DES causal role in p53 expression and in estrogen receptor alterations

Diethylstilbestrol-induced immortalization of human endometrial cells: alterations in p53 and estrogen receptor

1996 Study Abstract

Carcinogenesis is a process requiring multiple steps. Immortalization is one step in this process and may be rate limiting.

To further our understanding of estrogen-induced carcinogenesis, we evaluated diethylstilbestrol (DES)-induced immortalization of human endometrial stromal cells.

This was achieved by assessing at the restrictive temperature the colony-forming efficiency of cells that were conditionally immortalized with a temperature-sensitive simian virus 40 large T antigen.

  • Treatment with DES for 1 wk did not increase the immortalization frequency;
  • however, cultures that were treated for 20 wk had a twofold increase in immortalization frequency,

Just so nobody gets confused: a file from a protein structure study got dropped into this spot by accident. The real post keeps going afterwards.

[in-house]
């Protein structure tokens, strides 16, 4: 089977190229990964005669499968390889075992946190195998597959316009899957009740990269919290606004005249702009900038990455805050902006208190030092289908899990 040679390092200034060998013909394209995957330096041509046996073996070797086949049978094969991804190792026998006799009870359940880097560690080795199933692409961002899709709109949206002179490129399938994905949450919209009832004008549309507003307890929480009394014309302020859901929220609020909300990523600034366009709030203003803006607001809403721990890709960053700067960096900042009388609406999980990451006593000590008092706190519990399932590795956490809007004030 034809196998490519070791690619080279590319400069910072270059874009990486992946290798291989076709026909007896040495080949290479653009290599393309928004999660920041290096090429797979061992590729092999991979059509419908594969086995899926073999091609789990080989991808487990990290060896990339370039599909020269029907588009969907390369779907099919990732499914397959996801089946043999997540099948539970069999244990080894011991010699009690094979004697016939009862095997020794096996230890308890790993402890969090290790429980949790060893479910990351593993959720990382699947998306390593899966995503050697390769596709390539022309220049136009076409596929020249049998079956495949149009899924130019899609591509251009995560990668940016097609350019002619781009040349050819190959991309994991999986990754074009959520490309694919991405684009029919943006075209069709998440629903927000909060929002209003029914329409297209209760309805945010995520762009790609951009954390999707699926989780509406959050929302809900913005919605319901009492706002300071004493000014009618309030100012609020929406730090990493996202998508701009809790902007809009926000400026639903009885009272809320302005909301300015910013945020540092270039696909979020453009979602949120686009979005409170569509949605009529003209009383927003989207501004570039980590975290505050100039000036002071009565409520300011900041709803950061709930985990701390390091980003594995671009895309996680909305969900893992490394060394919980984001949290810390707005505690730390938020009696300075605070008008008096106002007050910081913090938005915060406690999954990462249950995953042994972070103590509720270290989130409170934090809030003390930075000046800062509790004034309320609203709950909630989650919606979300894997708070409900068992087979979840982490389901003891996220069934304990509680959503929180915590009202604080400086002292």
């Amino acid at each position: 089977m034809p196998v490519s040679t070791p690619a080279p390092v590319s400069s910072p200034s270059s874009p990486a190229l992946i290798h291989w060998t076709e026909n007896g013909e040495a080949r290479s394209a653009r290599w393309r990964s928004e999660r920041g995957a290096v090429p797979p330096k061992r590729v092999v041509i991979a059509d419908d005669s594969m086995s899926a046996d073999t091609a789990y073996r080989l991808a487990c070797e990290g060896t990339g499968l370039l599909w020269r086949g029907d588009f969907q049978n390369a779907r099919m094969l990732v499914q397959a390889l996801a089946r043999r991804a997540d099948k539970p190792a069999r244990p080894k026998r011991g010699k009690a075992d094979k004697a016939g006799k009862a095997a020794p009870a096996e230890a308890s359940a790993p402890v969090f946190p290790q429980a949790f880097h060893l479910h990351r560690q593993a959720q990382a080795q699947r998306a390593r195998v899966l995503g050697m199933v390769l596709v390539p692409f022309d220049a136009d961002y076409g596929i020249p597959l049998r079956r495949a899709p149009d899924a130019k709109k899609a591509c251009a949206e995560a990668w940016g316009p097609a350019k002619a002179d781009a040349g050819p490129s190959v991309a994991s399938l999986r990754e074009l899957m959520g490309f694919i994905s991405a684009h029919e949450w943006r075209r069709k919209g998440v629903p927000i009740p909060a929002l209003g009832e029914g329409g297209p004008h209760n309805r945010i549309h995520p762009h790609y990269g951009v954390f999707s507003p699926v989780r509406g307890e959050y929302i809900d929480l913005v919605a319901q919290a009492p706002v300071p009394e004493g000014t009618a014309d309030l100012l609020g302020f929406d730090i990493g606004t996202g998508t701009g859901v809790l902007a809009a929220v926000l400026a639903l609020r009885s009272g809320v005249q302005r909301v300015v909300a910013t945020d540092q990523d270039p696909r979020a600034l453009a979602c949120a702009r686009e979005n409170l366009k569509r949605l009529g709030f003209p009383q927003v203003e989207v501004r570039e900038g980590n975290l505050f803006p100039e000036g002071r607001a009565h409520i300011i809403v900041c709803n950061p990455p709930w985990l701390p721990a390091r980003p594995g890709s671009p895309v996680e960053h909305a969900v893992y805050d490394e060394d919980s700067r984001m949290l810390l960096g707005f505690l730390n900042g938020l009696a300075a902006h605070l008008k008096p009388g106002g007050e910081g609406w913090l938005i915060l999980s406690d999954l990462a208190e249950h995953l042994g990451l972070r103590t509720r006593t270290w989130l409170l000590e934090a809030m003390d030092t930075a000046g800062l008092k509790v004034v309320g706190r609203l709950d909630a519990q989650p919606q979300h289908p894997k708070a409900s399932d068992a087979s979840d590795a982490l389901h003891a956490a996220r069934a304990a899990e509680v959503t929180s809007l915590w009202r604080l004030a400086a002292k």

• and continued treatment for a total of 44 wk produced a threefold increase in immortalization frequency that was dose dependent.

DES-treated restrictive temperature variants (RTVs) but not spontaneous RTVs lost the temperature-sensitive phenotype. DES-RTVs also had a shorter doubling time than spontaneous RTVs did. p53 expression was increased in DES-RTVs, and its localization within the cell was altered. Conversely, expression of the estrogen receptor was decreased in DES-immortalized cells.

These changes in gene expression often occur in estrogen-related malignancies, and our results are consistent with a causal role for estrogens in these p53 and the estrogen receptor alterations. Immortalization of human cells may be analogous to initiation of rodent cells, and our results suggest that estrogen-induced alterations in p53 or other genes that regulate life span could contribute to estrogen-induced initiation.

Sources and more information
  • Diethylstilbestrol-induced immortalization of human endometrial cells: alterations in p53 and estrogen receptor, Molecular carcinogenesis, NCBI PubMed PMID: 8599578, 1996 Feb.
  • Crystal structure of four p53 DNA binding domains featured image credit wikipedia.

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